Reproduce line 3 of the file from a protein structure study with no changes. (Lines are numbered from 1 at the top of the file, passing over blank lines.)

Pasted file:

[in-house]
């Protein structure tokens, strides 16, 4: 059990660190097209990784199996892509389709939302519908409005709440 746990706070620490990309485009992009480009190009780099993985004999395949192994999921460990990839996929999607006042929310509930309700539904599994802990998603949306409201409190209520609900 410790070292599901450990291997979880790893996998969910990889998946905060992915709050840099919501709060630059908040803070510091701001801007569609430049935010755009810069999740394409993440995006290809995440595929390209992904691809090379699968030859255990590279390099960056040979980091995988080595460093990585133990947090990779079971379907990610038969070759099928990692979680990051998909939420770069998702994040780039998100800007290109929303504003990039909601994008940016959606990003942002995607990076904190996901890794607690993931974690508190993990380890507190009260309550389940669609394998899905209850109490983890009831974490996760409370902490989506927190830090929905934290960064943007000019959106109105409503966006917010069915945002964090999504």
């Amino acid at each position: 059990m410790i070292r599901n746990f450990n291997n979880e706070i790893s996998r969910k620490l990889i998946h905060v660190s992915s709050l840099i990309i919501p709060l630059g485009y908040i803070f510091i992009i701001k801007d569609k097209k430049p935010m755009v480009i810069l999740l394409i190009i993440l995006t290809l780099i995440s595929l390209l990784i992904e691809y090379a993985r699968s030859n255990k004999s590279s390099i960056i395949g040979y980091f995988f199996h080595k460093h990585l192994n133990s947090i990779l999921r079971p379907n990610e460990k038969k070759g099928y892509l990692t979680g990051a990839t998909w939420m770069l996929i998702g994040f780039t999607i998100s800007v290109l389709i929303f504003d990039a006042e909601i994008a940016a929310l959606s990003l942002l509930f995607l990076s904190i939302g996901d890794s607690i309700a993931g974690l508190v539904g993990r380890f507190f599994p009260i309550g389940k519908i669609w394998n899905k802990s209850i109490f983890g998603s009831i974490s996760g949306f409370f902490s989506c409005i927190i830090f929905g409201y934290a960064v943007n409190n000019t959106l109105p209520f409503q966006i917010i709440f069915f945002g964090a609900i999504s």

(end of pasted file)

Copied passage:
């Amino acid at each position: 059990m410790i070292r599901n746990f450990n291997n979880e706070i790893s996998r969910k620490l990889i998946h905060v660190s992915s709050l840099i990309i919501p709060l630059g485009y908040i803070f510091i992009i701001k801007d569609k097209k430049p935010m755009v480009i810069l999740l394409i190009i993440l995006t290809l780099i995440s595929l390209l990784i992904e691809y090379a993985r699968s030859n255990k004999s590279s390099i960056i395949g040979y980091f995988f199996h080595k460093h990585l192994n133990s947090i990779l999921r079971p379907n990610e460990k038969k070759g099928y892509l990692t979680g990051a990839t998909w939420m770069l996929i998702g994040f780039t999607i998100s800007v290109l389709i929303f504003d990039a006042e909601i994008a940016a929310l959606s990003l942002l509930f995607l990076s904190i939302g996901d890794s607690i309700a993931g974690l508190v539904g993990r380890f507190f599994p009260i309550g389940k519908i669609w394998n899905k802990s209850i109490f983890g998603s009831i974490s996760g949306f409370f902490s989506c409005i927190i830090f929905g409201y934290a960064v943007n409190n000019t959106l109105p209520f409503q966006i917010i709440f069915f945002g964090a609900i999504s």